As the blog so clearly states these past few weeks, Marco and I recently (and finally!) had our wedding ceremony.
We decided to have it in Columbus, Ohio, where I’m from, and we were lucky that so many Italian family and friends were actually able to make the trip. Our friends took the opportunity to see other parts of the United States (I can’t blame ’em!) and visited places like New York City, Niagara Falls, Miami and even California! Some have already been, for others it was their first trip. Others, like my in-laws, have already been but were amazed nonetheless.
Mostly, they were amazed at us weird aliens known as “Americans.” The vacation was different from a normal trip in America, because they were surrounded by everyday Americans to celebrate an extremely American-style wedding. We were like a sociologist’s ideal petri-dish experiment!
Some of their comments and questions I expected. Others, I have to admit, completely surprised me.
Want to know what Italians think about Americans and America? Their biggest questions and concerns? Here are some I fielded during the week I hosted nearly 20 Italians (most are from my extremely curious father-in-law who also happens to be an engineer. I’m sure you’ll be able to guess which are his).
1. The roads are so big!
2. The cars are so big!
3. The people are so big!
4. No seriously, how are these people so fat?
5. But, they don’t walk anywhere! I just watched a group get dropped off by a hotel shuttle in front of a restaurant, shuffle inside, sit on the bench to wait then get up only to go eat. The shuttle came to pick them up afterwards! How do they digest?
6. Oh my gosh this food is so rich. How do Americans ever digest it all?
7. The portions are huge!
8. This is delicious.
9. Cake! American cake!
10. What is this blacktop made of? It’s smoother than Italian blacktop.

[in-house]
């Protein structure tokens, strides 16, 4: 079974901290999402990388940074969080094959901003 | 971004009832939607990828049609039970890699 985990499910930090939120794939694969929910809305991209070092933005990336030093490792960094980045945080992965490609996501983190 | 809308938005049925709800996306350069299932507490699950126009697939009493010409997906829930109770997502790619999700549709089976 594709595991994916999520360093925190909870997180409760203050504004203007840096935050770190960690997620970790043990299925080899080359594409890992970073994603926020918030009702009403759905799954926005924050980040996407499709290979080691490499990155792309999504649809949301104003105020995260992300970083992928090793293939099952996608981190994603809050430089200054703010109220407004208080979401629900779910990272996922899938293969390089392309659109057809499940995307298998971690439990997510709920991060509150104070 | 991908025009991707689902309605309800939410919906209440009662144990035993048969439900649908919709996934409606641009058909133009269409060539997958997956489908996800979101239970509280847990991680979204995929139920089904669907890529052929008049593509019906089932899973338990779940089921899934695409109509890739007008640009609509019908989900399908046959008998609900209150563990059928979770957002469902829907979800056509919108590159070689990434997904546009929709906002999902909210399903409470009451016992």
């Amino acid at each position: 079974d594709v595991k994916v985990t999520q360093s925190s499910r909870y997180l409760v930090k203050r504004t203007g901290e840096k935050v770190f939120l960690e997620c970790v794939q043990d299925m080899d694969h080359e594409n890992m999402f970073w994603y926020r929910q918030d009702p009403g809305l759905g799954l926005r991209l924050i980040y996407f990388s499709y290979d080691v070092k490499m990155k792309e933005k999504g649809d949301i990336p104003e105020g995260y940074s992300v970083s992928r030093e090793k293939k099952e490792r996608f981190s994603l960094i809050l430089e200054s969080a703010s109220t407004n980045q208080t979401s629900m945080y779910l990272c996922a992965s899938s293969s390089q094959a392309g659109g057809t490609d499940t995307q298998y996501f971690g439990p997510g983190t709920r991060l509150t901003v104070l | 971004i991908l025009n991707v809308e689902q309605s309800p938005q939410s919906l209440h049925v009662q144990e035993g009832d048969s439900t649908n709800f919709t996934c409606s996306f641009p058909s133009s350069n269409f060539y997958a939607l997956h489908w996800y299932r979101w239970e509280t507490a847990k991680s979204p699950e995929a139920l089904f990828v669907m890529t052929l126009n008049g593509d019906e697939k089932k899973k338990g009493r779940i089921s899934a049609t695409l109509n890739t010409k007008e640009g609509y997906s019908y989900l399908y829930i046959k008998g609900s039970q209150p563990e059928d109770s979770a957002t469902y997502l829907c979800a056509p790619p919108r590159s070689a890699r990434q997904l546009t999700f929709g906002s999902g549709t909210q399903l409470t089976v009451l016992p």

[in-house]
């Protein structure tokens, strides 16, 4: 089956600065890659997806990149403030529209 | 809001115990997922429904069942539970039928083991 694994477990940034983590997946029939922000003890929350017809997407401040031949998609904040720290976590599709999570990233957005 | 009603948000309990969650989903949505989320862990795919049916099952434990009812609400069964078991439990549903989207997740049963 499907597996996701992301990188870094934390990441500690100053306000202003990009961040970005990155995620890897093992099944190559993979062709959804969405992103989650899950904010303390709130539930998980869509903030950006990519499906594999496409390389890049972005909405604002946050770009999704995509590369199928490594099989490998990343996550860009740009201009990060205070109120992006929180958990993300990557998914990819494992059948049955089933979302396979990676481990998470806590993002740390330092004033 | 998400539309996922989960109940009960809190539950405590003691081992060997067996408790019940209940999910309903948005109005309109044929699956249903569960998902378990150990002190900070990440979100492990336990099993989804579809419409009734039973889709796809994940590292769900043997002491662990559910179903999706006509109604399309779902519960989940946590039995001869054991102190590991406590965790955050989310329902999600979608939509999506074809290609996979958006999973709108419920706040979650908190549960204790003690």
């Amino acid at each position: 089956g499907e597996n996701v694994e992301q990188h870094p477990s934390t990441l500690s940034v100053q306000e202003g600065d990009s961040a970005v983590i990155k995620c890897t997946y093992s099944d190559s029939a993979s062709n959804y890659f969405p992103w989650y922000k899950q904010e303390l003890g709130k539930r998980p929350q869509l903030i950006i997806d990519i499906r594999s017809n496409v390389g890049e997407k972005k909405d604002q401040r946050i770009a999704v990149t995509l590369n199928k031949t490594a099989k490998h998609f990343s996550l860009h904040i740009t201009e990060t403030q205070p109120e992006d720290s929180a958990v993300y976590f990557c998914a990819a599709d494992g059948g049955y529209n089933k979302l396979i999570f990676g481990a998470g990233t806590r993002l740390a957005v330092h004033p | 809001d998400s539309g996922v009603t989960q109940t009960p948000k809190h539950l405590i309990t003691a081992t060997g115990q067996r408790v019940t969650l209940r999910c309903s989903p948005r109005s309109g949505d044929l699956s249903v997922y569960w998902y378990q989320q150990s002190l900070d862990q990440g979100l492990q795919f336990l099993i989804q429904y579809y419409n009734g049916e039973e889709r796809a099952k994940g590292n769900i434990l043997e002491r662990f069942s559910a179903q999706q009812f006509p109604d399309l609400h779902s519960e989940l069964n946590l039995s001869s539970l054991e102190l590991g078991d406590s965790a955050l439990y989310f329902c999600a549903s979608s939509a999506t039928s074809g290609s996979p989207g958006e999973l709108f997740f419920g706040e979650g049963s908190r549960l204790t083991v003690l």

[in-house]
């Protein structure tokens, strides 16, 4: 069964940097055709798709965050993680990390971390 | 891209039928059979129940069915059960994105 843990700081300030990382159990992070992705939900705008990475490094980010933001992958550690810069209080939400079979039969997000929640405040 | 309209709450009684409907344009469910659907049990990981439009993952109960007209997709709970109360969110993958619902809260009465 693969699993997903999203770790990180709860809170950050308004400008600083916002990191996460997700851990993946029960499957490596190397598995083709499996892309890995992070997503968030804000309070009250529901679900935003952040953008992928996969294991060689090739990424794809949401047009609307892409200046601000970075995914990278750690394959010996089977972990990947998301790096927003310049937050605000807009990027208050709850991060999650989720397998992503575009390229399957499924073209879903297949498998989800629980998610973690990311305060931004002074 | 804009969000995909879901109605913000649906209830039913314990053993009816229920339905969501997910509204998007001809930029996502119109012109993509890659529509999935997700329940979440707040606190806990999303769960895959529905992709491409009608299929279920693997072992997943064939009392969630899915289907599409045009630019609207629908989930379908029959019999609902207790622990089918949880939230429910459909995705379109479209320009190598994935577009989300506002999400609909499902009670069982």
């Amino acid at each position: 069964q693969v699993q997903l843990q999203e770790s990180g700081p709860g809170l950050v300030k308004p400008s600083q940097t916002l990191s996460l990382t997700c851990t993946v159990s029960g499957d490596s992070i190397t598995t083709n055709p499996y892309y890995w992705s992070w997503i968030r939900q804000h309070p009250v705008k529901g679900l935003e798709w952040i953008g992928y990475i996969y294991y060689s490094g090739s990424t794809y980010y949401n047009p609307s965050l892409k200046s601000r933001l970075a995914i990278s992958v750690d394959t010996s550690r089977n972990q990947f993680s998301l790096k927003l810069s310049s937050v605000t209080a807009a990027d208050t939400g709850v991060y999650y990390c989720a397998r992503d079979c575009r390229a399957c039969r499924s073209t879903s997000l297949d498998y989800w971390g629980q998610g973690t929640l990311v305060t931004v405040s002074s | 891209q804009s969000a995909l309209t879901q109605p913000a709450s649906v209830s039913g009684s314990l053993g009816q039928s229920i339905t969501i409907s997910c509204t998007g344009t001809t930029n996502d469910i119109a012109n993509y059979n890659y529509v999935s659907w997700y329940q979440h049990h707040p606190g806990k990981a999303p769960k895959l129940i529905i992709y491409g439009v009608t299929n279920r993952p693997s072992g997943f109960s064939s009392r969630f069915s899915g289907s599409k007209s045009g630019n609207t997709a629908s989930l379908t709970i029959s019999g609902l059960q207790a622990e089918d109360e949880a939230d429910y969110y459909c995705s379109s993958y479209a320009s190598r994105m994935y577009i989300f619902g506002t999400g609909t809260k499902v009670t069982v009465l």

11. Why aren’t the shingles here made out of clay, like ours? What are they made out of?
12. On every street there are manicured strips of grass. They look like they’re cut daily!
13. Americans use chopped up wood in their flower beds called mulch. There’s mulch everywhere.
14. Oh my gosh look how big that house is!
15. There aren’t any fences or gates – everything’s left open!
16. Of course they’re able to have screens to block the mosquitoes, they don’t care a thing about energy consumption.
21. So efficient!
22. What do you mean the bride shows up on time? She’s not going to show up even a little late? It’s tradition!
23. American house party!
25. Cornhole! Wait, what’s cornhole?
26. This corn tastes totally different.
27. There’s corn everywhere!
28. Now is this house on a septic system or a sump-pump system?
29. Look how big this mall is!
30. Americans are SO NICE!
31. Seriously they are so helpful. Everywhere we went they offered to help us.
32. Why are Americans so nice?
33. And look how slow they drive!
32. There are police officers everywhere.
33. They drink beer directly from the bottle!
34. You have raccoons, squirrels, ‘possums and groundhogs?!
35. Look how big these oak trees are!
36. You actually swim in ponds?
37. How is that pond aerated and treated?
38. The pasta is overcooked.
39. The rice is overcooked.
40. Seriously do they not know how to cook anything al dente?
41. Oh my gosh there’s garlic in this.
42. There’s garlic everywhere!
43. Oh this pizza is good!
44. What’s that?
45. I’ve never heard of salad dressing.
46. Where can I get regular extra virgin olive oil?
47. I miss Italian coffee
48. Americans sure know how to party!
49. Everything is just so much farther here. The country is so big!
50. Everything is bigger here!
Our week-long event was exhausting, fun and entertaining. Italians learned a lot about American culture that they likely didn’t fully grasp before. About the distances, the driving, the way we dress and what we expect. They learned about our personal space and idea of size. Probably the biggest shock was the food, but I think we were still able to get a few compliments here and there! At the same time, we helped my American friends and family to understand the Italian culture a bit more. They listened to the language nearly non-stop. So much so, that my nearly 9-year-old nephew gave me a hearty “ciao bella!” which he had learned on his own. They learned about kissing on both cheeks, about saying bye for full minutes instead of just once and that Italian dressing for salads doesn’t actually exist in Italy. They also learned about Italian wedding traditions like confetti and showing up late.
The week was a thrill. Totally worth the unanswerable engineering questions!